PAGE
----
Alabama Football: How Eddie Lacy Will Make Fans Forget About Trent Richardson
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Even though he’s entering his junior season, Alabama Crimson Tide running back Eddie Lacy must feel like his first two seasons in Tuscaloosa were an internship of sorts.
In 2010, Lacy was a true freshman backing up reigning Heisman Trophy winner Mark Ingram and his sensational sidekick Trent Richardson.
After patiently biding his time sitting behind a pair of All-Americans, Lacy is next in the Crimson Tide's assembly line of elite rushers and it is now his time to carry the load as the featured back this season for Nick Saban’s offense.
With the 2012 season opener against Michigan less than three months away, Lacy’s task is to fill the massive hole left by Richardson—who left early for the NFL and was the highest running back drafted (third overall to Cleveland) since Reggie Bush in 2006.
So how can Lacy accomplish this?
Here are three ways he can make fans forget about Trent Richardson.
Embrace the Transition
Richardson made the move from backup to featured back with ease last season.
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For starters, he can study how Richardson was able to thrive in the featured role after Ingram departed after the 2010 season.
Lacy has shown flashes of being a well-rounded back when his number was called since he’s arrived at the Capstone.
In his two seasons of backup duty, Lacy has rushed for 1,080 yards and 13 touchdowns while averaging more than seven yards per carry—and he has averaged more than 11 yards per catch on his 13 career receptions.
As long as he’s able to stay healthy, there is nothing stopping him from increasing those numbers to the levels of his predecessors in their respective years as the team’s No. 1 back.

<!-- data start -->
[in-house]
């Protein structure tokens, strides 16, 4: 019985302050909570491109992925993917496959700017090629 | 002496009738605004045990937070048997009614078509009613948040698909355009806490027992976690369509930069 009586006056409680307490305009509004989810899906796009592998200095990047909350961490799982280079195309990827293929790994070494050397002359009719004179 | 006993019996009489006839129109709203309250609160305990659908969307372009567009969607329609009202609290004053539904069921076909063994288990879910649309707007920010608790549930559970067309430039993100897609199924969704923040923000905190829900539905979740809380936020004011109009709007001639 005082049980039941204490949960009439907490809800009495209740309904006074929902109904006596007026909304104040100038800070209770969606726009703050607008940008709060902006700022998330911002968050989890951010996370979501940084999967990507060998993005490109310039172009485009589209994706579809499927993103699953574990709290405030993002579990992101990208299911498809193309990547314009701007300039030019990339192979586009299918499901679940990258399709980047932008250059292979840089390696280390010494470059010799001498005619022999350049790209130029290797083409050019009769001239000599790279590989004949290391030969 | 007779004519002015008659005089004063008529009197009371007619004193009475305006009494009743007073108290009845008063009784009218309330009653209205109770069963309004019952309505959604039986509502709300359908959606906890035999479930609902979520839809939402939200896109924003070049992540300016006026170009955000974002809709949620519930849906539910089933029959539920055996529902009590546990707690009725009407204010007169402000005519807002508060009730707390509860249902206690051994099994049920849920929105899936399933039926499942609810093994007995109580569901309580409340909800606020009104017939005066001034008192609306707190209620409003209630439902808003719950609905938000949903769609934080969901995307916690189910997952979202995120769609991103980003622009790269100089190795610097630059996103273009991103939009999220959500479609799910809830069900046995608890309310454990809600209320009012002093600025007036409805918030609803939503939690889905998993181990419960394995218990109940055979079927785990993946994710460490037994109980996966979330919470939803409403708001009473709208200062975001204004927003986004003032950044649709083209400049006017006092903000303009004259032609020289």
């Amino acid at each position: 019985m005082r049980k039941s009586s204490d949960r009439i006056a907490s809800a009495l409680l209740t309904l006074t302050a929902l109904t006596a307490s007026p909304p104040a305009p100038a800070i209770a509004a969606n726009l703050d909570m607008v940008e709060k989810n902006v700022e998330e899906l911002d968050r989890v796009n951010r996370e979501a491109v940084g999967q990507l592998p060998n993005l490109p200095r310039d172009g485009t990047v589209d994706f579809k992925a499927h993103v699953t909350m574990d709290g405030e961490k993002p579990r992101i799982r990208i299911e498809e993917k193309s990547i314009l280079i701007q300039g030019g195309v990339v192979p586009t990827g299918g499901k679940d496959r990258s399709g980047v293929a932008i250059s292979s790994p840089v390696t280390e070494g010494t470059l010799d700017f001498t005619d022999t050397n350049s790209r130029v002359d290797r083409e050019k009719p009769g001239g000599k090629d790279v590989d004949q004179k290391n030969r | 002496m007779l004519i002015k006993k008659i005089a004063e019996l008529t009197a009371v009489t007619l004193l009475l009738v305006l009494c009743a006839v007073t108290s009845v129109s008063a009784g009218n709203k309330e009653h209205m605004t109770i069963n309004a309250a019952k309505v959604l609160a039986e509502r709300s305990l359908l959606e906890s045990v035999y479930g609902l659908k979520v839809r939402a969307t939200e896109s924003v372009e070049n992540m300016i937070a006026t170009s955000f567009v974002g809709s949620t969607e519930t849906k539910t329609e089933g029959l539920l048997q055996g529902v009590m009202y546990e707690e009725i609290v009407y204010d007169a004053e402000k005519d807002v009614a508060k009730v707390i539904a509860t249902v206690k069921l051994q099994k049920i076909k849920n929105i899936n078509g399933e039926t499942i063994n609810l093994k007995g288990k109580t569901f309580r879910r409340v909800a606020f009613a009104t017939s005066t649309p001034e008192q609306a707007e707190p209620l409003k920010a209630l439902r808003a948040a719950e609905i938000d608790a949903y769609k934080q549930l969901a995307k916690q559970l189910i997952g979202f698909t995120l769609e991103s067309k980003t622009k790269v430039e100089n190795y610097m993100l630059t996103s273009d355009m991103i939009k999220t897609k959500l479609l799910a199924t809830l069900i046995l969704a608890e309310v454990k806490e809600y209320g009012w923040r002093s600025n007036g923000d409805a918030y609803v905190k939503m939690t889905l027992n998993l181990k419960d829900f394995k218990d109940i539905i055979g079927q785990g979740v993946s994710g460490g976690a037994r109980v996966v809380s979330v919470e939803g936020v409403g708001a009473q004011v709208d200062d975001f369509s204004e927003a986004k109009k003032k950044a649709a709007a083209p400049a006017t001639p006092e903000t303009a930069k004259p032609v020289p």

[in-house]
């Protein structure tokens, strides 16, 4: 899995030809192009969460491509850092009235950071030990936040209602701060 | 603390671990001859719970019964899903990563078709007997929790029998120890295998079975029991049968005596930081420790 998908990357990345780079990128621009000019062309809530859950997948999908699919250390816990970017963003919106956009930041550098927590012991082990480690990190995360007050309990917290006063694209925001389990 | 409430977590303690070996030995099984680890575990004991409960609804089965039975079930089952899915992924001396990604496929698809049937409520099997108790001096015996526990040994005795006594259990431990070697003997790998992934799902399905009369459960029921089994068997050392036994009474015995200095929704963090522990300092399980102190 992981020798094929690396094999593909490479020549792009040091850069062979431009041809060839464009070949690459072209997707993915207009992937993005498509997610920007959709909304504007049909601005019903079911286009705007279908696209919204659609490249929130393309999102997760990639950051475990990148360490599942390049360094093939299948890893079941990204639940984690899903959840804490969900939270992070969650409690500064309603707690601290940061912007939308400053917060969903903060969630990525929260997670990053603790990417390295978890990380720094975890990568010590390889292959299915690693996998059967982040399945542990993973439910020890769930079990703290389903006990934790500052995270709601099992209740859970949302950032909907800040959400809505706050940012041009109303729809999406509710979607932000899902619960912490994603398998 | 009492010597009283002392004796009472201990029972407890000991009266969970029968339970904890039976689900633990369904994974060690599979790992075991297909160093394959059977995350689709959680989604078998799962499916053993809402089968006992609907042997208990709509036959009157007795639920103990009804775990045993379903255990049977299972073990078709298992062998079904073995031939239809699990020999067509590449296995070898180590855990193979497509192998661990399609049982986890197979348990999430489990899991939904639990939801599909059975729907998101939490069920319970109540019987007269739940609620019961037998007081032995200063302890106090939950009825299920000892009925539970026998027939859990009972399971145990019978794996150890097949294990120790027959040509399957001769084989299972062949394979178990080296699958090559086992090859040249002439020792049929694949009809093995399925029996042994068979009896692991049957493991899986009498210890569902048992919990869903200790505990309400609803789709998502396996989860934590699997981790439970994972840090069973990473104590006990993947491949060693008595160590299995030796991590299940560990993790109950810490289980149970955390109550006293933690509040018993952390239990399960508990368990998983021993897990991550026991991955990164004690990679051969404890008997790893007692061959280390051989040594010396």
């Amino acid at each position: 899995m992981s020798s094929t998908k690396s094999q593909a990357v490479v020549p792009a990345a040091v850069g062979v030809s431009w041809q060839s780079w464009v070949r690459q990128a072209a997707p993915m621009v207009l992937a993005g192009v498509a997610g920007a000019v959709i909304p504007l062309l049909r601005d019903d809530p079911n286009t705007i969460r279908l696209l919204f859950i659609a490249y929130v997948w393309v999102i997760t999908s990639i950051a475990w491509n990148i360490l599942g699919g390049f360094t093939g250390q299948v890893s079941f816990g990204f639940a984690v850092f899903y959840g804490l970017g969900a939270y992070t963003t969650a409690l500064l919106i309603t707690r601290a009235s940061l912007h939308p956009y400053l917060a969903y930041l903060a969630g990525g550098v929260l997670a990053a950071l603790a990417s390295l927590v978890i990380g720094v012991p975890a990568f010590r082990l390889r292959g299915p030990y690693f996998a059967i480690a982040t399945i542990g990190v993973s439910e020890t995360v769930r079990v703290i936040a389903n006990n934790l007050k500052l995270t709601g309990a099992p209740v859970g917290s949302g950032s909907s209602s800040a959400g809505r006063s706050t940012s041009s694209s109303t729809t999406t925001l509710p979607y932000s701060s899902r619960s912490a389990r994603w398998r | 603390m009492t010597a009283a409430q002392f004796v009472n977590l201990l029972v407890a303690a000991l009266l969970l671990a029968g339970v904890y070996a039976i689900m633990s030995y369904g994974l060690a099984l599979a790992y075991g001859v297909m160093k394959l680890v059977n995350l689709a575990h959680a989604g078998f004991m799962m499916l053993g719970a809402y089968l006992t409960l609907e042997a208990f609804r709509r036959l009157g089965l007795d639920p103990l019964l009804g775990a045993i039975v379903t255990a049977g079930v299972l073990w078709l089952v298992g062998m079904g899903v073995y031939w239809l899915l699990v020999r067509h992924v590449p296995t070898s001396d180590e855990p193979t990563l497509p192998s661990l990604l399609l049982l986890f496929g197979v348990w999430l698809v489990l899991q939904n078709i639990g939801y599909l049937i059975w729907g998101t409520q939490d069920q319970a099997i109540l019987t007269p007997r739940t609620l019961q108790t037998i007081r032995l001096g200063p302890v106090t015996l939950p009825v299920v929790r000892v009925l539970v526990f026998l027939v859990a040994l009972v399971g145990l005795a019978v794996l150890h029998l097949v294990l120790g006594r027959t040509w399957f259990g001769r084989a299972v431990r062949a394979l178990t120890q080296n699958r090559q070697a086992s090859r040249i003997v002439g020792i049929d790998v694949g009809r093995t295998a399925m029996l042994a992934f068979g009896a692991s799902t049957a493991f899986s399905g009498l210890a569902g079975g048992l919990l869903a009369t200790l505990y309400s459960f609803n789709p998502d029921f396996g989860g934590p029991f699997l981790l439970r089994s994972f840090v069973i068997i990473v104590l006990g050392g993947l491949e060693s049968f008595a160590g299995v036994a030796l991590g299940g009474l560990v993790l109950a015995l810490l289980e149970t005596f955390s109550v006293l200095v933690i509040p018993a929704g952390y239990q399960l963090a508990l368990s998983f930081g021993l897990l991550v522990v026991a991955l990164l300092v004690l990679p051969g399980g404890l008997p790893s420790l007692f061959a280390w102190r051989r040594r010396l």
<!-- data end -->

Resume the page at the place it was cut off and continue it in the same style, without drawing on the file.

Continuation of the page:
Seize the Moment
Lacy is the most experienced returning skill player on offense for Alabama.
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The main thing he has to do is produce like Ingram and Richardson did when they found themselves with the opportunity to grab the spotlight.
Alabama has always been at its best when its offense plays a physical, smash-mouth style that chews up the clock and wears down its opponents—so do not expect radical changes to the offense despite breaking in a new offensive coordinator in Doug Nussmeier.
With the wide receiver group breaking in new starters, Lacy will be the most experienced returning skill player on the Crimson Tide roster—which means he will be counted on to be a go-to player from day one this season.
It’s up to him to take that challenge and run with it as Ingram and Richardson were able to do.
Lacy's ability to spin his way out of trouble should help him bust some big runs for the Tide's offense this season.
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Lacy only carried the ball 95 times last season (an average of nearly eight times per game), but he recorded 16 carries that went for 12 yards or more.
His ability to be physical to run through tacklers, yet agile enough to pull off spin moves like this make him a threat to bust a long run at any moment.
Considering that the passing game could take time to get in sync with so many new and moving parts, and with a veteran offensive line that ranks among the nation’s best blocking for him, Lacy’s penchant for creating big plays will come in handy when his number is called with greater frequency this season.